How to Decrease Tongue Protrusion & Encourage Retraction

Posted by Debra C. Lowsky, MS, CCC-SLP on 17th Oct 2014

Question: I have a 2 year old on my EI caseload, our program purchased a z-vibe kit for him. He is demonstrating some sensory aversion, drooling, and an open mouth posture with tongue protrusion. His tongue protrusion is beginning to affect production of his speech sounds. Are there any specific exercises I can have him do to decrease tongue protrusion?  Thank you so much for your help!


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The issues you mentioned are likely all connected.  Let’s tackle the tongue protrusion first.  In order to help you visualize what he needs to work on:  hold your mouth open, bring your tongue forward between your teeth, and have the tongue tip/blade rest on your lower lip.  Now pull it back into your mouth with your tongue tip and front part of the tongue blade positioned on alveolar ridge (the gum area right behind the upper front teeth).  Commonly known as “SPOT,” this is where the tongue tip should be when we’re not eating, drinking, or speaking.  It’s also where the tongue tip sounds (t,n, d, s, z, l) are made. 

There are many strategies you can use to get the tongue toned, tightened, and retracted so that it's on SPOT.  The first thing I always recommend is to get him on straws, as these naturally encourage oral motor skills and decrease tongue protrusion.  If he doesn’t drink from a straw yet or if he has a weak suck, the Bear Bottle Straw Cup makes the transition easier.

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How to Decrease Tongue Protrusion

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Ideally, you’ll want him to drink out of a straw using a  Lip Blok (the child pictured above is using one).  These mouthpieces go in the top of straws to discourage kids from biting on the straw for stability (instead of using their mouth muscles) and from putting the straw too far into the mouth.  You’ll start with the longest mouthpiece (the yellow one).  Then once he’s comfortable drinking at that length, he’ll progress to the blue one and eventually to the turquoise one.  This hierarchy will slowly teach him to put less and less of the straw into his mouth so that fluid is deposited in the front of the mouth where it is easier to manage.  And also, the less of the straw that’s in the mouth, the more the lips have to seal, the more the tongue has to tighten and retract, and the more the cheeks have to be taut.

With the Z-Vibe (with or without vibration), you can stroke the top of the tongue from back to front to encourage the tongue to move back.  The Z-Vibe can also help with the drooling and sensory issues, I’ll link out to more on both of these topics below.  Whistles are also an effective (and fun!) way to encourage on tongue retraction.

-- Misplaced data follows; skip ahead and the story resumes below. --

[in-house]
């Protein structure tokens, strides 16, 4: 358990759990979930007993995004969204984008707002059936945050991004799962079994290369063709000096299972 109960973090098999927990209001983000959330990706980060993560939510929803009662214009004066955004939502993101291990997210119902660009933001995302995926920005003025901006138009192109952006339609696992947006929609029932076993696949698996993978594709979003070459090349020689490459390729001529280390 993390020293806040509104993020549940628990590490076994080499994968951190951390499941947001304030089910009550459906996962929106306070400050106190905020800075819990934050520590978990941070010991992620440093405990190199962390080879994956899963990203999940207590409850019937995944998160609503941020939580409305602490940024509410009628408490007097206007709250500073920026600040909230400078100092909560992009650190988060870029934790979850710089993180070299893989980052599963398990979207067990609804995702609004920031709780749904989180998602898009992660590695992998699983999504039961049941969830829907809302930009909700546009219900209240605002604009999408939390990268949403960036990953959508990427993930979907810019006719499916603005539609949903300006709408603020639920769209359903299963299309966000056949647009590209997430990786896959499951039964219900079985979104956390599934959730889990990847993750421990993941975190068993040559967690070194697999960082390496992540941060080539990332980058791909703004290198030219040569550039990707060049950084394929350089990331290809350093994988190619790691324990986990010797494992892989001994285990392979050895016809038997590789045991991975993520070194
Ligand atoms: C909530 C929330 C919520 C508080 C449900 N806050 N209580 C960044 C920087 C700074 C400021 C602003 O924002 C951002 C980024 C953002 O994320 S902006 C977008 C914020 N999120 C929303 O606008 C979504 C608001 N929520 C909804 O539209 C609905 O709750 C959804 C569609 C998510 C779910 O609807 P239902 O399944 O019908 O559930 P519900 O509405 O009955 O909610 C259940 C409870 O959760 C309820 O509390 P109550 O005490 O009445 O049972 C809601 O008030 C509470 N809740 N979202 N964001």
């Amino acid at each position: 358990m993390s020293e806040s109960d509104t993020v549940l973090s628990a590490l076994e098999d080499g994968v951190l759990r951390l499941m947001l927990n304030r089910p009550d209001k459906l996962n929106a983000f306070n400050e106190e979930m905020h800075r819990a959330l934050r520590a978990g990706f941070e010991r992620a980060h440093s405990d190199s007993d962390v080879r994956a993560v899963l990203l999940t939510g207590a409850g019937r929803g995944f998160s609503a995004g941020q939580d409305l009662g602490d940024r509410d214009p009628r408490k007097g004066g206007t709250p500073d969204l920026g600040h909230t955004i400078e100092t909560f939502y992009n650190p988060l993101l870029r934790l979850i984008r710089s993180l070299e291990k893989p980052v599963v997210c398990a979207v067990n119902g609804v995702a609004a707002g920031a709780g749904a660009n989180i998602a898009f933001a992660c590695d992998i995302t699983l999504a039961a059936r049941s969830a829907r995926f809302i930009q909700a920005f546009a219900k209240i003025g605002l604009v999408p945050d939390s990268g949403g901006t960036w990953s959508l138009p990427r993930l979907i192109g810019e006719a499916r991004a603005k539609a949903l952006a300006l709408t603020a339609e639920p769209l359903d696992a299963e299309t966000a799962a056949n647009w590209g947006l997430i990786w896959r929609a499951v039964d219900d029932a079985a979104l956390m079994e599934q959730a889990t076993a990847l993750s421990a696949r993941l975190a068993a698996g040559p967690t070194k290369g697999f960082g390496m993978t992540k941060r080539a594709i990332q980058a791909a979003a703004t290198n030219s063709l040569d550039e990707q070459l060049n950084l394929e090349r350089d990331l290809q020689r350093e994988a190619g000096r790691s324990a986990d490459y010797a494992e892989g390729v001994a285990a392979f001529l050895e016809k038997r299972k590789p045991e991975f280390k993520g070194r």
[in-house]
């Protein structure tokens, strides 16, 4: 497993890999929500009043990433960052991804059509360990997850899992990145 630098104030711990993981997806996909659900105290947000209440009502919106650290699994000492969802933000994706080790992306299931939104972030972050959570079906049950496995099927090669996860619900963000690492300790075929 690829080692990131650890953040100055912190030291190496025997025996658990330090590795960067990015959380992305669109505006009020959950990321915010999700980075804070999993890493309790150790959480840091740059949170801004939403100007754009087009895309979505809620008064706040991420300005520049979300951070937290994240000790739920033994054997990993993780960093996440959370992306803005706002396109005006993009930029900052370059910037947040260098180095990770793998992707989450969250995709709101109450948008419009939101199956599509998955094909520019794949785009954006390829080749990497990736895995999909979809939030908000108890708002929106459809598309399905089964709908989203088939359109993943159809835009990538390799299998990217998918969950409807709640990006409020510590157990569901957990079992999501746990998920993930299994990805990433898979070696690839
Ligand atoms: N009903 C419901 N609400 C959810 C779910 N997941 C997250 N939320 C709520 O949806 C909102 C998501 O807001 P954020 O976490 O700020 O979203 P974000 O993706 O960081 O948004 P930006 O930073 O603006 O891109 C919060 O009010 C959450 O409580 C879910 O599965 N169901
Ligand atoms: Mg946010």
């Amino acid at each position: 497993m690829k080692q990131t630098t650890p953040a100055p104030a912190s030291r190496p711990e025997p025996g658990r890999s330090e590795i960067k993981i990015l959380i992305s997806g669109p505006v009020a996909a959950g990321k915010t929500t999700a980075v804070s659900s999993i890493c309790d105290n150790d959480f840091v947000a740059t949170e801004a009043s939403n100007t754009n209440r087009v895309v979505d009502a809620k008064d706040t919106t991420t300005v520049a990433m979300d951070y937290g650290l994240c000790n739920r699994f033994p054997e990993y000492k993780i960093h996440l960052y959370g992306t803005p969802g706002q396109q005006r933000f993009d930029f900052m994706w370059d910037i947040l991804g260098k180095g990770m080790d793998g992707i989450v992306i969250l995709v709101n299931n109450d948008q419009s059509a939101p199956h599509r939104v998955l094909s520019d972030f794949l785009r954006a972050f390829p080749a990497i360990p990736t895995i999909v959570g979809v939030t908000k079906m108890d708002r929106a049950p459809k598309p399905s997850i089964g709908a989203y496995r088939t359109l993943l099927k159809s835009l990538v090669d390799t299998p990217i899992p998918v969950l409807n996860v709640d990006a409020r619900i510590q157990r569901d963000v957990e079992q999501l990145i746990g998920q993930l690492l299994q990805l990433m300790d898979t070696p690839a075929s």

Now, the open mouth posture is very likely contributing to both the tongue protrusion and the drooling.  When the mouth is open, the tongue tends to fall forward and so does saliva.  Why is the mouth open?  If the child has regular sinus congestion / respiratory issues, that's likely forcing him to breathe out of his mouth (hence the open mouth posture).  Consult with the pediatrician and ENT if necessary.  Dentition is probably not applicable for a two-year-old, but as a note to others reading this, I have seen cases where the child's teeth prevent him/her from closing their lips.  If so, consult with their dentist.

If the open mouth posture is because his jaw isn't strong enough to hold itself closed, encourage him to chew on either a  Y-Chew or Grabber.  Start with the standard ones and then progress to the XT ("Xtra Tough") ones to gradually build jaw strength.  Simply chewing / mouthing these will help strengthen his jaw, while also exercising the lips and tongue.  Once he's old enough to follow and understand directions, you can try these jaw strength exercises with him.  You can also check out these oral motor activitiesactivities with lollipops, and exercises with the Z-Vibe for more ways to build oral tone and coordination.

You mentioned that he's also showing some signs of sensory aversions.  I’m guessing he has hypo-sensitivities, as these tend to go hand in hand with drooling and tongue movement problems.  With hypo-sensitivities, there is limited to no oral awareness in the mouth.  If you can’t feel what's going on in your mouth, it's hard to know what to do with your tongue or saliva.  Or, he could have hyper-sensitivities or a combination of both.  This post on oral defensiveness will shed more light on that (pay particular attention to where the post mentions gum massage).

The drooling is most likely because of all of the above - open mouth posture, tongue protrusion, and low oral awareness - but you may also find some helpful information on drooling here and here as well.

As always, if any parents are reading this - I'd highly recommend an evaluation with a speech-language pathologist so he/she can assess what's going on in person.  The above are only my best guesses without evaluating the child myself.

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I hope you find some of this information helpful!

Debbie

Debra C. Lowsky, MS, CCC-SLP

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